DeSantis Vetoes Net Metering Bill, Signs Floating Solar Projects Bill

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Tallahassee, FL - A win for Florida’s rooftop-solar industry came in the way of a veto after Governor Ron DeSantis struck down a bill that could have shaken up the industry.

The bill—HB 741—aimed to create a “step-down” process for net metering, which would have gradually dropped what energy companies owe solar owners until 2028. With net metering, electric companies have to essentially buy back any banked electricity generated by a home’s solar panel at the standard retail rate. That energy is then added into the electric grid and redistributed to utility customers without panels.

The House first passed the bill 83-51, then the Senate passed it not long after with a 24-15 vote. Sen. Jennifer Bradley (R-Lake City), one of the bill’s sponsors, called the measure “fair” and said it would have put Florida on the path of “no subsidy.” 

In the transmittal letter of his veto, DeSantis cited inflation as the reason for striking down the measure.

“Given that the United States is experiencing its worst inflation in 40 years and that consumers have seen steep increases in the price of gas and groceries, as well as escalating bills, the state of Florida should not contribute to the financial crunch that our citizens are experiencing,” wrote DeSantis to Secretary of State Laurel Lee.

Sen. Tom Wright (R-New Smyrna Beach) voted in support of the measure, but had a hard time voting for it. He said he would have preferred if utility companies were involved in the research to see if a change to Florida’s solar industry was needed.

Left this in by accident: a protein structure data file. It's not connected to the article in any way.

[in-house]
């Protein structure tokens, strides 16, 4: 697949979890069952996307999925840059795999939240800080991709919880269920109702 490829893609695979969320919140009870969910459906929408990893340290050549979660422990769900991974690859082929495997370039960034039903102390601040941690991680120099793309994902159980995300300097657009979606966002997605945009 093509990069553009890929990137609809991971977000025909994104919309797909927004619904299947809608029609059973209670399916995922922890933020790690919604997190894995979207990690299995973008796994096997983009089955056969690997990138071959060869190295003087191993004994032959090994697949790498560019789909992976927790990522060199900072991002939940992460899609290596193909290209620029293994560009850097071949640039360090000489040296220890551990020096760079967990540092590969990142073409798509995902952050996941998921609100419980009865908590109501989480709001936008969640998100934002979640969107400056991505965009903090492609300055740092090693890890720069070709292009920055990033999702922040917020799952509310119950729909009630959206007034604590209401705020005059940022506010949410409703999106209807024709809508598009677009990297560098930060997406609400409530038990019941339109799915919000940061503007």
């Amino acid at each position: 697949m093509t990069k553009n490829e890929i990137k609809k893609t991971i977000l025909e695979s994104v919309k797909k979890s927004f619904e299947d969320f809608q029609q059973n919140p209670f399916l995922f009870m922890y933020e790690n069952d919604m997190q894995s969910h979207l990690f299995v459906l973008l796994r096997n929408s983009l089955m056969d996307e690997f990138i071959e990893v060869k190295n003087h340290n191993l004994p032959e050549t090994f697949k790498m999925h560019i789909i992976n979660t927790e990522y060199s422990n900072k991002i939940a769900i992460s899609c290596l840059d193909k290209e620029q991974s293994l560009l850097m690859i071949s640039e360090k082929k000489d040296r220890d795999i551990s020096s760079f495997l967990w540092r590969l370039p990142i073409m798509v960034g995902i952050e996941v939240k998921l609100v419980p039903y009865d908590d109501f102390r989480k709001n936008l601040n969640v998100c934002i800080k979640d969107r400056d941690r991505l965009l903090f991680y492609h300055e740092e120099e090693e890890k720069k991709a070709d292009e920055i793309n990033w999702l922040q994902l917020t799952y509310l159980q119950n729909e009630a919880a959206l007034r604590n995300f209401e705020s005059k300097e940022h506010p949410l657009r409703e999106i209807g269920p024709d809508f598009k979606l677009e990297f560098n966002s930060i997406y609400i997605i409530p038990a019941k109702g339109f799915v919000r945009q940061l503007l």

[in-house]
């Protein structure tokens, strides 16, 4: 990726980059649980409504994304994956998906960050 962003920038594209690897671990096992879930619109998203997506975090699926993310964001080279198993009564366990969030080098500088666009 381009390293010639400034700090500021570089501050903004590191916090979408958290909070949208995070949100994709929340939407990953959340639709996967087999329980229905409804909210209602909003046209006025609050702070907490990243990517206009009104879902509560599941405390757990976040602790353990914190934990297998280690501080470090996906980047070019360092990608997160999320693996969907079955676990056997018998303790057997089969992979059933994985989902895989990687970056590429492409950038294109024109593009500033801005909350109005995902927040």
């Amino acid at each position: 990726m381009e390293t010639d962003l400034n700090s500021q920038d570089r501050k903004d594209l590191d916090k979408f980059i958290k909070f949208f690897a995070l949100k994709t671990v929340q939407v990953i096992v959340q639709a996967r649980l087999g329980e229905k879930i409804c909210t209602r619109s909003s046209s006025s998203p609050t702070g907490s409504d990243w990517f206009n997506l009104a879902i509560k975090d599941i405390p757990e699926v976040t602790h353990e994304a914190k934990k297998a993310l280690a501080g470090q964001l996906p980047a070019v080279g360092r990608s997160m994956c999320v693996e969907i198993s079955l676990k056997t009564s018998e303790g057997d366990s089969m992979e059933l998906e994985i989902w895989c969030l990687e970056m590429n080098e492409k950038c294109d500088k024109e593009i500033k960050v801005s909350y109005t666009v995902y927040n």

If it survived the governor’s desk, the bill would have gone into play in 2023.

Floating Solar Projects

While this solar bill failed, one did manage to survive the governor’s desk. On Wednesday (April 27), DeSantis signed and approved 10 separate bills, including HB 1411. The measure, sponsored by Rep. Bryan Avila (R-Miami Springs), will introduce floating solar facilities known as “floatovoltaics”—a play on the word “photovoltaics,” which is the conversion of light into electricity. The main point of floatovoltaics is to make solar energy available without taking up valuable real estate.

Under the measure, local governments will be directed to make floating solar facilities a permitted use in comprehensive plans. Floatovoltaics can be placed on bodies of water, including wastewater treatment ponds, stormwater treatment ponds, reclaimed water ponds and other water storage reservoirs. These types of systems have already been implemented in parts of California. 

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